PERFUME GENIUS Music with purpose.
Luke Gilford

GROWING UP outside Seattle, Mike Hadreas was bullied because of his sexuality.

"I remember being young and looking to music and looking to books to help," says Hadreas, now 32. "I was in the suburbs and I remember needing all those weirdo women I listened to." Among them were Liz Phair, PJ Harvey, and Sleater-Kinney, whom Hadreas says he's seen in concert 13 times.

"I remember when I was 13, [Phair's] album was kind of a turning point for me," he adds. "I remember listening to her sing so explicitly about sexuality and so confidently about things I thought we were supposed to be ashamed of—or that I was. It was the closest thing I had to comfort that part of me that was feeling weird about all that stuff."

Today, as Perfume Genius, Hadreas' confessional songs offer similar catharsis. Fans send letters and share secrets after shows. Sometimes they approach without a word, tears streaming down their cheeks.

Yet after the success 2012's Put Your Back N 2 It, Perfume Genius' stark but strikingly brilliant second LP, Hadreas toyed with the idea of scrubbing the message. From friends and family to music industry flunkies, people were in his ear, whispering that if he would just ease up on the gay stuff then he could really make it big. For a time, Hadreas entertained the notion. Every day for weeks, in a room with his piano and computer, he toiled.

"I usually get really excited when I'm writing and I feel like I did something brave, or I told a secret, or I even make myself a little uncomfortable," Hadreas says. "That wasn't happening."

"The songs weren't bad," he adds. "They had soul to them—just not a lot of my own."

Eventually, Hadreas snapped. "I just went in one day and said, 'I'm just going to—even if it's stupid or shitty, or weird or crazy—I'm going to do whatever I want."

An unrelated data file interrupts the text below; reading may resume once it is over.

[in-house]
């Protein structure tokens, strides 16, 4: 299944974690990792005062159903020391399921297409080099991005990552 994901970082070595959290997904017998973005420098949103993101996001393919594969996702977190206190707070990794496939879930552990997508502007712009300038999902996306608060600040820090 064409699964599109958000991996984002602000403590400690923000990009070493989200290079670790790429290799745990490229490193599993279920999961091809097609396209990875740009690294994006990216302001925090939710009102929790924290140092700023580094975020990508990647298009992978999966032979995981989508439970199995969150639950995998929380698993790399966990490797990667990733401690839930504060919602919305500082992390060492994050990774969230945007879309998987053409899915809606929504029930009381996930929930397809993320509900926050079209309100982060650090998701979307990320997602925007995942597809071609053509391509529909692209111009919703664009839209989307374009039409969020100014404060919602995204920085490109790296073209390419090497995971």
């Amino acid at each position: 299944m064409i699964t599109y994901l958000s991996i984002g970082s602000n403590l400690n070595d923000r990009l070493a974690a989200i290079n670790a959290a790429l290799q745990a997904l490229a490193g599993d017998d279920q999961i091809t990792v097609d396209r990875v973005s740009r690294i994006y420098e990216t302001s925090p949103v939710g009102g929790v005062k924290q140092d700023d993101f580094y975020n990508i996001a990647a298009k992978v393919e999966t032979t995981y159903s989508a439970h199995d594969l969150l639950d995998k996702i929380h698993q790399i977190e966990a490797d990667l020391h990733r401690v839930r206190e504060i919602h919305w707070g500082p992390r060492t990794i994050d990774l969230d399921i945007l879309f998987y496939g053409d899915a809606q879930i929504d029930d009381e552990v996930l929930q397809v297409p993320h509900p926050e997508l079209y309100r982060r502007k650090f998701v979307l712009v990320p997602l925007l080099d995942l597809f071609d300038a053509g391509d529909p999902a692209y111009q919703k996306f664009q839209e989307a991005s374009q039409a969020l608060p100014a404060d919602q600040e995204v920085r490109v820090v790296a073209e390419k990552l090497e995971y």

What emerged was "I'm a Mother," the first song to make Too Bright, Perfume Genius' recently released third LP.

"It's just a weird song," Hadreas says of "I'm a Mother." "But it was really heavy with mood and I felt there's a lot of drama—maybe something spiritual, I don't know. I was really into it. After that I was on a roll. Everything came out."

Among the highlights are "Queen," a powerful, glistening wallop in which Hadreas sneers, tongue in cheek, "No family is safe when I sashay," and "Fool," a remarkable, transfixing composition in which snappy, doo-wop bookends melt into and out of a creeping, spectral aura.

Every bit as heart-rending as Put Your Back N 2 It, Too Bright is a lush, brash, and scabrous new world, one whose volume and force have offered Hadreas a heretofore unexplored avenue as entertainer.

"Before, all I really had to do was emote," he says. "I was just kind of lost behind the piano."

But recently Hadreas has been stepping out front, using his body along with his mic.

"To be honest, it's really weird," Hadreas says of becoming a performer. "But I have been getting super into it."

Despite these newfound, lofty perches of sonics and show, Hadreas' connection to the message—like the one he got from Liz Phair—remains paramount. "I guess it's sort of corny to say," he says, "but that's why I'm doing all this; that's what makes me feel so purposeful."